Ovarian Inguinal Hernia

Have you ever seen a condition or complaint so many times that you feel that there is no way it can surprise you? Yeah… me neither. I am positive every condition can humble us at one point or another. That being said, it is easy to become complacent (hopefully, the PedEM Morsels help to keep you vigilant) and one such case would be Inguinal Hernias. We have discussed how to reduce Inguinal Hernias before, but I forgot to mention, that it is not always so simple. What is in that canal after all? Could that lump in the groin be an Ovarian Inguinal Hernia?

Ovarian Inguinal Hernia

  • The Inguinal Canal [Sameshima, 2017]
    • Is narrow and short
    • Runs medial and parallel to the inguinal ligament
    • In Males it contains:
      • Spermatic cord (including arteries, veins, and nerves)
      • Ilioinguinal nerve
    • In Females it contains:
      • Round ligament of the uterus
      • Ilioinguinal nerve for the labia majora
  • Inguinal Hernias are common! [Tilt, 2014; Cascini, 2013]
    • Overall incidence is 0.8 – 4.4%.
    • Often seen during infancy… most common congenital anomaly in pediatrics.
    • Higher risk for premature infants (as high as 30%).
  • More than the intestine can be entrapped. [Sameshima, 2017; Aydin, 2013; Cascini, 2013]
    • Based on where the processus vaginalis fails to close (it typically closes by 2 months of age), different pathology can be seen:
      • Hydroceles
      • Indirect Inguinal Hernias
      • Herniation of gonads:
        • Cryptorchidism in males
        • Ovarian and Pelvic Organ Herniation in females
      • Herniation of other Pelvic organs:
        • Bladder
        • Omentum
  • Ovarian Herniation [Sameshima, 2017; Aydin, 2013; Cascini, 2013]
    • Uncommon, but…
    • Ovaries are found in 15-20% of the inguinal hernia sacs.
    • Fallopian Tube and even Uterus can also be herniated too!
    • The risk for incarceration of inguinal hernias is higher in female infants.
    • Once herniated, the risk of Ovarian incarceration is also high.

Ovarian Inguinal Hernia: Management

  • Physical exam can be unreliable to discern the true contents of the inguinal canal.
  • Obviously, if there is an inguinal hernia, try to reduce it (provided the region doesn’t already look necrotic!).
  • Have a low threshold for obtaining an Ultrasound with Doppler to better define the contents of the inguinal canal! [Sameshima, 2017; Tilt, 2014; Aydin, 2013; Cascini, 2013; Okada, 2012]
    • Ultrasound can differentiate direct, indirect, and femoral hernias.
    • It can also determine whether the contents are a hydrocele, lymph node or gonads!!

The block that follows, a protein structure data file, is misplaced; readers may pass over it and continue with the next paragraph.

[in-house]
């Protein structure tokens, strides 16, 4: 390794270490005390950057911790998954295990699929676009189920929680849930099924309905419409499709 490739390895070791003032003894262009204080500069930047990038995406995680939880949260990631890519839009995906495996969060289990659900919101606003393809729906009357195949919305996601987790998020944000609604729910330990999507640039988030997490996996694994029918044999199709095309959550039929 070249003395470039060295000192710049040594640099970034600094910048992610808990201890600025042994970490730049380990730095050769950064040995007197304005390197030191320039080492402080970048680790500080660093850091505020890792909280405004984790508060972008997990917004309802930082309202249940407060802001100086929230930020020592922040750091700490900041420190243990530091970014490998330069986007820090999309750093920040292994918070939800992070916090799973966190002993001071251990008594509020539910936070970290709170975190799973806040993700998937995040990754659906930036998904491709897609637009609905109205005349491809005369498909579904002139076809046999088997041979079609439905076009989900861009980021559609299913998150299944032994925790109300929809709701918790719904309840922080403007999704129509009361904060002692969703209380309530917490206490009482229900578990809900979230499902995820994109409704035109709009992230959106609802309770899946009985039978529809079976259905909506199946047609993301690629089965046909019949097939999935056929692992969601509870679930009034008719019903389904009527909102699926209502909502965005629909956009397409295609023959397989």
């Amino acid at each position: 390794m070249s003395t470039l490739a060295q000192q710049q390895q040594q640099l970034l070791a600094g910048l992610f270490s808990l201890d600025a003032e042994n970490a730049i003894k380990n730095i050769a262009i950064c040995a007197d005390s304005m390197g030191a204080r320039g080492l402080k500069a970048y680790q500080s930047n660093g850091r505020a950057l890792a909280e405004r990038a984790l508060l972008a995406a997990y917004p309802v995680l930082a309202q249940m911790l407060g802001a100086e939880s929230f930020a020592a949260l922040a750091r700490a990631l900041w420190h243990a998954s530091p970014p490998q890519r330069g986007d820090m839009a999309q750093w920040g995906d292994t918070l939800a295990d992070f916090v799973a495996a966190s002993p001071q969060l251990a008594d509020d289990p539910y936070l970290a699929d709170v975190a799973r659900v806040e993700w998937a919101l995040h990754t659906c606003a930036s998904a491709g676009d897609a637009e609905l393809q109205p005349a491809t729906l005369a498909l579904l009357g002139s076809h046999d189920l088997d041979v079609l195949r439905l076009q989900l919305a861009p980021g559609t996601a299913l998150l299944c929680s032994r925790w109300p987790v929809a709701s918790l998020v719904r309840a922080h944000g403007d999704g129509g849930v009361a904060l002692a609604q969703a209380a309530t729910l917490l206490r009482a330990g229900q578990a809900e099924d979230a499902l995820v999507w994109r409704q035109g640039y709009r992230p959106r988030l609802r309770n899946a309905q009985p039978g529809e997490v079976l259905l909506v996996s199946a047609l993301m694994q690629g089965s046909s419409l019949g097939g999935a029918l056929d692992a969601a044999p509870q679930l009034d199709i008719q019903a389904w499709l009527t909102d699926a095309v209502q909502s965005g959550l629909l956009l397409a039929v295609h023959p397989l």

• Doppler can further help “color” the picture by determining vascular compromise.
      • Be aware, however, that “good” blood flow to the ovary seen on Ultrasound does not change the need for expeditious reduction. [Boley, 1991]
      • Ovaries have two arterial blood supplies.
      • Torsion can still occur even after a reassuring exam.

Moral of the Morsel

  • It isn’t always intestine! Think about the other structures that may herniate and become incarcerated!
  • Incarcerated Hernia in a Female needs an Ultrasound! Distinguish what the contents in the canal are.
  • Even asymptomatic ovarian inguinal hernias need reduction. The blood supply may be good now, but don’t count on it staying that way.

References

Sameshima YT1, Yamanari MG2, Silva MA2, Neto MJ2, Funari MB2. The challenging sonographic inguinal canal evaluation in neonates and children: an update of differential diagnoses. Pediatr Radiol. 2017 Apr;47(4):461-472. PMID: 27832304. [PubMed] [Read by QxMD]
Tilt L1, Kessler DO. Rapid evaluation of an inguinal mass in a female infant using point-of-care ultrasound. Pediatr Emerg Care. 2014 May;30(5):366-7. PMID: 24786996. [PubMed] [Read by QxMD]
Cascini V1, Lisi G, Di Renzo D, Pappalepore N, Lelli Chiesa P. Irreducible indirect inguinal hernia containing uterus and bilateral adnexa in a premature female infant: report of an exceptional case and review of the literature. J Pediatr Surg. 2013 Jan;48(1):e17-9. PMID: 23331833. [PubMed] [Read by QxMD]
Aydin R1, Polat AV, Ozaydin I, Aydin G. Gray-scale and color Doppler ultrasound imaging findings of an ovarian inguinal hernia and torsion of the herniated ovary: a case report. Pediatr Emerg Care. 2013 Mar;29(3):364-5. PMID: 23462392. [PubMed] [Read by QxMD]
Okada T1, Sasaki S, Honda S, Miyagi H, Minato M, Todo S. Irreducible indirect inguinal hernia containing uterus, ovaries, and Fallopian tubes. Hernia. 2012 Aug;16(4):471-3. PMID: 21213003. [PubMed] [Read by QxMD]
Boley SJ1, Cahn D, Lauer T, Weinberg G, Kleinhaus S. The irreducible ovary: a true emergency. J Pediatr Surg. 1991 Sep;26(9):1035-8. PMID: 1941479. [PubMed] [Read by QxMD]

Sean M. Fox

I enjoy taking care of patients and I finding it endlessly rewarding to help train others to do the same. I trained at the Combined Emergency Medicine and Pediatrics residency program at University of Maryland, where I had the tremendous fortune of learning from world renowned educators and clinicians. Now I have the unbelievable honor of working with an unbelievably gifted group of practitioners at Carolinas Medical Center. I strive every day to inspire my residents as much as they inspire me.

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